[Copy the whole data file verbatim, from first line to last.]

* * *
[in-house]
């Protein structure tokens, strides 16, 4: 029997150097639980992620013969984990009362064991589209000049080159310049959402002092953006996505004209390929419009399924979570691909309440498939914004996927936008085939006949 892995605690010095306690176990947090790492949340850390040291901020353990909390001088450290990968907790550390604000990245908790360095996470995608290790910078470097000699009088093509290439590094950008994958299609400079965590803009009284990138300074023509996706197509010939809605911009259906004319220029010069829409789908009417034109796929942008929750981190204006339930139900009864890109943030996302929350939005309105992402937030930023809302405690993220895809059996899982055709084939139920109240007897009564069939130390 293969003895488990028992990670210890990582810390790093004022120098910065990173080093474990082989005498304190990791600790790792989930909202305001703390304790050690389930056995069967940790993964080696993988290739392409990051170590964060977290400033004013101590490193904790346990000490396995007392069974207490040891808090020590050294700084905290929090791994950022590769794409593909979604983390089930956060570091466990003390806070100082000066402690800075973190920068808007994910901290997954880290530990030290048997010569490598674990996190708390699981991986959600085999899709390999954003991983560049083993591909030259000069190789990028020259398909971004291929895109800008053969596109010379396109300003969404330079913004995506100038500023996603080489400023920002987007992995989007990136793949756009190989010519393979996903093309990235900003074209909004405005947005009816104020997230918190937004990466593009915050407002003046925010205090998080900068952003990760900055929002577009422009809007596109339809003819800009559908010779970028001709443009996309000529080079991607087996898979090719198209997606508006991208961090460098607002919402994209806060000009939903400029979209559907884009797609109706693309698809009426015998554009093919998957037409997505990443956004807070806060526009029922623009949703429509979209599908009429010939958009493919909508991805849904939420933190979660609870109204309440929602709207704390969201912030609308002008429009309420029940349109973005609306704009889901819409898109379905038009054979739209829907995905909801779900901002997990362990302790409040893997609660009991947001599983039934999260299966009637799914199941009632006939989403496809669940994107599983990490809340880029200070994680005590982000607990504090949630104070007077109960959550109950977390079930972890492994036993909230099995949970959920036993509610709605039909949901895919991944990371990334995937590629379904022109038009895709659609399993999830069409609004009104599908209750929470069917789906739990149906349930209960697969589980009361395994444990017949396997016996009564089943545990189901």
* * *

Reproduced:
[in-house]
């Protein structure tokens, strides 16, 4: 029997150097639980992620013969984990009362064991589209000049080159310049959402002092953006996505004209390929419009399924979570691909309440498939914004996927936008085939006949 892995605690010095306690176990947090790492949340850390040291901020353990909390001088450290990968907790550390604000990245908790360095996470995608290790910078470097000699009088093509290439590094950008994958299609400079965590803009009284990138300074023509996706197509010939809605911009259906004319220029010069829409789908009417034109796929942008929750981190204006339930139900009864890109943030996302929350939005309105992402937030930023809302405690993220895809059996899982055709084939139920109240007897009564069939130390 293969003895488990028992990670210890990582810390790093004022120098910065990173080093474990082989005498304190990791600790790792989930909202305001703390304790050690389930056995069967940790993964080696993988290739392409990051170590964060977290400033004013101590490193904790346990000490396995007392069974207490040891808090020590050294700084905290929090791994950022590769794409593909979604983390089930956060570091466990003390806070100082000066402690800075973190920068808007994910901290997954880290530990030290048997010569490598674990996190708390699981991986959600085999899709390999954003991983560049083993591909030259000069190789990028020259398909971004291929895109800008053969596109010379396109300003969404330079913004995506100038500023996603080489400023920002987007992995989007990136793949756009190989010519393979996903093309990235900003074209909004405005947005009816104020997230918190937004990466593009915050407002003046925010205090998080900068952003990760900055929002577009422009809007596109339809003819800009559908010779970028001709443009996309000529080079991607087996898979090719198209997606508006991208961090460098607002919402994209806060000009939903400029979209559907884009797609109706693309698809009426015998554009093919998957037409997505990443956004807070806060526009029922623009949703429509979209599908009429010939958009493919909508991805849904939420933190979660609870109204309440929602709207704390969201912030609308002008429009309420029940349109973005609306704009889901819409898109379905038009054979739209829907995905909801779900901002997990362990302790409040893997609660009991947001599983039934999260299966009637799914199941009632006939989403496809669940994107599983990490809340880029200070994680005590982000607990504090949630104070007077109960959550109950977390079930972890492994036993909230099995949970959920036993509610709605039909949901895919991944990371990334995937590629379904022109038009895709659609399993999830069409609004009104599908209750929470069917789906739990149906349930209960697969589980009361395994444990017949396997016996009564089943545990189901």